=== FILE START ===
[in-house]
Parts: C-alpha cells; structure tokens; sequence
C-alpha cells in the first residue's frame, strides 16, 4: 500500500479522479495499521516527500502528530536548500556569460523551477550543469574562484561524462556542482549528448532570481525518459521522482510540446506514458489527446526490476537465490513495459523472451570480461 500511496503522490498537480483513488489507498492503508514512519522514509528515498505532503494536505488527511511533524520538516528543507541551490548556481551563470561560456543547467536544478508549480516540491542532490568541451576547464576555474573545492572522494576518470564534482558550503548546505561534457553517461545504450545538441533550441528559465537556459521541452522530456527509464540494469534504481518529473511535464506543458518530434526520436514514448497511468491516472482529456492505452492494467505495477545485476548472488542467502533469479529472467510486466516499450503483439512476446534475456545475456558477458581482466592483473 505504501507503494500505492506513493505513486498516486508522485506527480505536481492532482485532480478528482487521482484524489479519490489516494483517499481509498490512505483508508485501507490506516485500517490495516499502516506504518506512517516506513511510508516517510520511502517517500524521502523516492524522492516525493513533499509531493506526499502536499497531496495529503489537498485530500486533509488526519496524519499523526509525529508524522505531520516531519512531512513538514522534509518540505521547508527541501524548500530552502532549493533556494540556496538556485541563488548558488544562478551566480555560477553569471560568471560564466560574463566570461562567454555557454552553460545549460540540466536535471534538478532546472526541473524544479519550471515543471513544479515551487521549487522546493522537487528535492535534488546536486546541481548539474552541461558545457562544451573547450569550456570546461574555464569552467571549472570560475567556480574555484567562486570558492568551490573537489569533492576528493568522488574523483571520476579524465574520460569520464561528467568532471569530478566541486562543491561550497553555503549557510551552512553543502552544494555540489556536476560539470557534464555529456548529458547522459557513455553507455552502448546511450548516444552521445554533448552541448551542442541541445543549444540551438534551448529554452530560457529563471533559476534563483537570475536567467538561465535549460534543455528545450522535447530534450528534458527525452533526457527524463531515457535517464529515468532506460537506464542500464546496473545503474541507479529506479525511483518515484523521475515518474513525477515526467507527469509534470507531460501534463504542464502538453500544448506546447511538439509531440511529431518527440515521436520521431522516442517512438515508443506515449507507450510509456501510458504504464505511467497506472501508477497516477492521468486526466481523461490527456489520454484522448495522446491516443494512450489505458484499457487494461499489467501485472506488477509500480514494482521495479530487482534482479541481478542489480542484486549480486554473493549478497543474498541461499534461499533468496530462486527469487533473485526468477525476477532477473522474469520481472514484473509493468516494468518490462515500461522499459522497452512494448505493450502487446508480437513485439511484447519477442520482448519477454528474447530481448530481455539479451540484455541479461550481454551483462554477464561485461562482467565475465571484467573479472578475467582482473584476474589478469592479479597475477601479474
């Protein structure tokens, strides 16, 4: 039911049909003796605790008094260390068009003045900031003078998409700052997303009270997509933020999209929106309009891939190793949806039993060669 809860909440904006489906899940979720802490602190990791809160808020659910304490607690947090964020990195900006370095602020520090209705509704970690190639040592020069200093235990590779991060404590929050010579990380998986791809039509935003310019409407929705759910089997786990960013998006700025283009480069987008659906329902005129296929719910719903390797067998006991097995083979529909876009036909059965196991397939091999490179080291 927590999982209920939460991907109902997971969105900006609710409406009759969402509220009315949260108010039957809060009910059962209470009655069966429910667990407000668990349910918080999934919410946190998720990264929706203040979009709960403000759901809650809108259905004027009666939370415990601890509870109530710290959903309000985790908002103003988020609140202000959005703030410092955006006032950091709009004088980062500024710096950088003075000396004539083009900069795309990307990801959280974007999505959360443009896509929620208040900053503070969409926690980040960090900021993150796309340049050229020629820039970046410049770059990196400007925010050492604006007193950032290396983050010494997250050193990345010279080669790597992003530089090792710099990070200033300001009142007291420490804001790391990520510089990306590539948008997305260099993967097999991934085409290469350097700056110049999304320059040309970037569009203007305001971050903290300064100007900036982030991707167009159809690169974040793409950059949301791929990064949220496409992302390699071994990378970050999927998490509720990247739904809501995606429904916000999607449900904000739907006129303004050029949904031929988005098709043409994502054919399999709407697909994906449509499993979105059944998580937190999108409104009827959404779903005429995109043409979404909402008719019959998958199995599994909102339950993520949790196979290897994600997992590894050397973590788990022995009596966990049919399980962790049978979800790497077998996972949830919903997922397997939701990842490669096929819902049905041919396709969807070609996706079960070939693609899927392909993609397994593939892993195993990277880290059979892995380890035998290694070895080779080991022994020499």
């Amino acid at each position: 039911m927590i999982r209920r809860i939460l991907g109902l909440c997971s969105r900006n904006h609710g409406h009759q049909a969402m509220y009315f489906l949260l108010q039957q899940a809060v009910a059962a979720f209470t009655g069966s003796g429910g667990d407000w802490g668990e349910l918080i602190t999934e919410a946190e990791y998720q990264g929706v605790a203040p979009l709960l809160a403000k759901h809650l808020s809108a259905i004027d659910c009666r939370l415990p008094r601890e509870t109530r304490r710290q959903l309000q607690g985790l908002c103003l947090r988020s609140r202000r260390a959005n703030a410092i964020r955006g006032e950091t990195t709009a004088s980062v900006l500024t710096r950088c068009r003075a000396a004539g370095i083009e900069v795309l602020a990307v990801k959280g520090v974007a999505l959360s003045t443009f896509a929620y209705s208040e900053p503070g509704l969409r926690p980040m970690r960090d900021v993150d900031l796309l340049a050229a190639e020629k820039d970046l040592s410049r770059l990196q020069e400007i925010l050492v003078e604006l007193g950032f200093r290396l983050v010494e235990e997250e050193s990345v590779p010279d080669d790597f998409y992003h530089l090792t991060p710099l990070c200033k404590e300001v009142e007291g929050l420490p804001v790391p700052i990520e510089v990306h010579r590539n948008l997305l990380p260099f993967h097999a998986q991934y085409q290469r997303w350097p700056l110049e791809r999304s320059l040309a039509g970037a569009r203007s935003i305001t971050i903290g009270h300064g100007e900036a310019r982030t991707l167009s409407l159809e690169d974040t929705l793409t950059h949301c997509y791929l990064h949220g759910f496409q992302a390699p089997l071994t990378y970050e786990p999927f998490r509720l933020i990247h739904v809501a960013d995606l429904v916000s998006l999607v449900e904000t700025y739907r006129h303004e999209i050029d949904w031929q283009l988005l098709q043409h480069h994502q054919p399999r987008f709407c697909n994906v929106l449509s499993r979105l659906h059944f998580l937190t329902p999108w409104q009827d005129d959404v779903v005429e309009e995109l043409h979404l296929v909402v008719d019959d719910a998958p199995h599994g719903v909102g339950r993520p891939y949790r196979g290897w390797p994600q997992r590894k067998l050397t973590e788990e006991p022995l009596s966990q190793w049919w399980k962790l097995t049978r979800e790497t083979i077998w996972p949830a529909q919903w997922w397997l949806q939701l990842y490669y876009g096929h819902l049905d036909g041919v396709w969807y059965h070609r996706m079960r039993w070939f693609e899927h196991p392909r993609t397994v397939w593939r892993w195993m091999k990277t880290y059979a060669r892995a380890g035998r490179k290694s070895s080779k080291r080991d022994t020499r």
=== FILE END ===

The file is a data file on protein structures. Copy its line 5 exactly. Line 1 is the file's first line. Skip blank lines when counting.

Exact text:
């Amino acid at each position: 039911m927590i999982r209920r809860i939460l991907g109902l909440c997971s969105r900006n904006h609710g409406h009759q049909a969402m509220y009315f489906l949260l108010q039957q899940a809060v009910a059962a979720f209470t009655g069966s003796g429910g667990d407000w802490g668990e349910l918080i602190t999934e919410a946190e990791y998720q990264g929706v605790a203040p979009l709960l809160a403000k759901h809650l808020s809108a259905i004027d659910c009666r939370l415990p008094r601890e509870t109530r304490r710290q959903l309000q607690g985790l908002c103003l947090r988020s609140r202000r260390a959005n703030a410092i964020r955006g006032e950091t990195t709009a004088s980062v900006l500024t710096r950088c068009r003075a000396a004539g370095i083009e900069v795309l602020a990307v990801k959280g520090v974007a999505l959360s003045t443009f896509a929620y209705s208040e900053p503070g509704l969409r926690p980040m970690r960090d900021v993150d900031l796309l340049a050229a190639e020629k820039d970046l040592s410049r770059l990196q020069e400007i925010l050492v003078e604006l007193g950032f200093r290396l983050v010494e235990e997250e050193s990345v590779p010279d080669d790597f998409y992003h530089l090792t991060p710099l990070c200033k404590e300001v009142e007291g929050l420490p804001v790391p700052i990520e510089v990306h010579r590539n948008l997305l990380p260099f993967h097999a998986q991934y085409q290469r997303w350097p700056l110049e791809r999304s320059l040309a039509g970037a569009r203007s935003i305001t971050i903290g009270h300064g100007e900036a310019r982030t991707l167009s409407l159809e690169d974040t929705l793409t950059h949301c997509y791929l990064h949220g759910f496409q992302a390699p089997l071994t990378y970050e786990p999927f998490r509720l933020i990247h739904v809501a960013d995606l429904v916000s998006l999607v449900e904000t700025y739907r006129h303004e999209i050029d949904w031929q283009l988005l098709q043409h480069h994502q054919p399999r987008f709407c697909n994906v929106l449509s499993r979105l659906h059944f998580l937190t329902p999108w409104q009827d005129d959404v779903v005429e309009e995109l043409h979404l296929v909402v008719d019959d719910a998958p199995h599994g719903v909102g339950r993520p891939y949790r196979g290897w390797p994600q997992r590894k067998l050397t973590e788990e006991p022995l009596s966990q190793w049919w399980k962790l097995t049978r979800e790497t083979i077998w996972p949830a529909q919903w997922w397997l949806q939701l990842y490669y876009g096929h819902l049905d036909g041919v396709w969807y059965h070609r996706m079960r039993w070939f693609e899927h196991p392909r993609t397994v397939w593939r892993w195993m091999k990277t880290y059979a060669r892995a380890g035998r490179k290694s070895s080779k080291r080991d022994t020499r």